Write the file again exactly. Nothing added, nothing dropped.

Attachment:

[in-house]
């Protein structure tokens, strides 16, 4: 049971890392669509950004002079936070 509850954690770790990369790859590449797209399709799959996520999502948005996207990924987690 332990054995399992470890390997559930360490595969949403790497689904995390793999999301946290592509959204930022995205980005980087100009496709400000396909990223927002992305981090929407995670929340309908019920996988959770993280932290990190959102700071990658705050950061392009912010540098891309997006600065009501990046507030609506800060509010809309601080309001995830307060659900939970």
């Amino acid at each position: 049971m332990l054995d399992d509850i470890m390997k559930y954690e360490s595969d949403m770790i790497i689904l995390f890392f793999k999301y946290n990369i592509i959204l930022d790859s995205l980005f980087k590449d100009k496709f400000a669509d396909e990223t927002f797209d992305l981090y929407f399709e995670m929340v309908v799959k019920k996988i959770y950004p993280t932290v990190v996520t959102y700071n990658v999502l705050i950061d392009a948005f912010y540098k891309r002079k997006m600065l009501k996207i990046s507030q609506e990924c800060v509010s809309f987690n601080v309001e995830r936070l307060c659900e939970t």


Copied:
[in-house]
């Protein structure tokens, strides 16, 4: 049971890392669509950004002079936070 509850954690770790990369790859590449797209399709799959996520999502948005996207990924987690 332990054995399992470890390997559930360490595969949403790497689904995390793999999301946290592509959204930022995205980005980087100009496709400000396909990223927002992305981090929407995670929340309908019920996988959770993280932290990190959102700071990658705050950061392009912010540098891309997006600065009501990046507030609506800060509010809309601080309001995830307060659900939970």
């Amino acid at each position: 049971m332990l054995d399992d509850i470890m390997k559930y954690e360490s595969d949403m770790i790497i689904l995390f890392f793999k999301y946290n990369i592509i959204l930022d790859s995205l980005f980087k590449d100009k496709f400000a669509d396909e990223t927002f797209d992305l981090y929407f399709e995670m929340v309908v799959k019920k996988i959770y950004p993280t932290v990190v996520t959102y700071n990658v999502l705050i950061d392009a948005f912010y540098k891309r002079k997006m600065l009501k996207i990046s507030q609506e990924c800060v509010s809309f987690n601080v309001e995830r936070l307060c659900e939970t």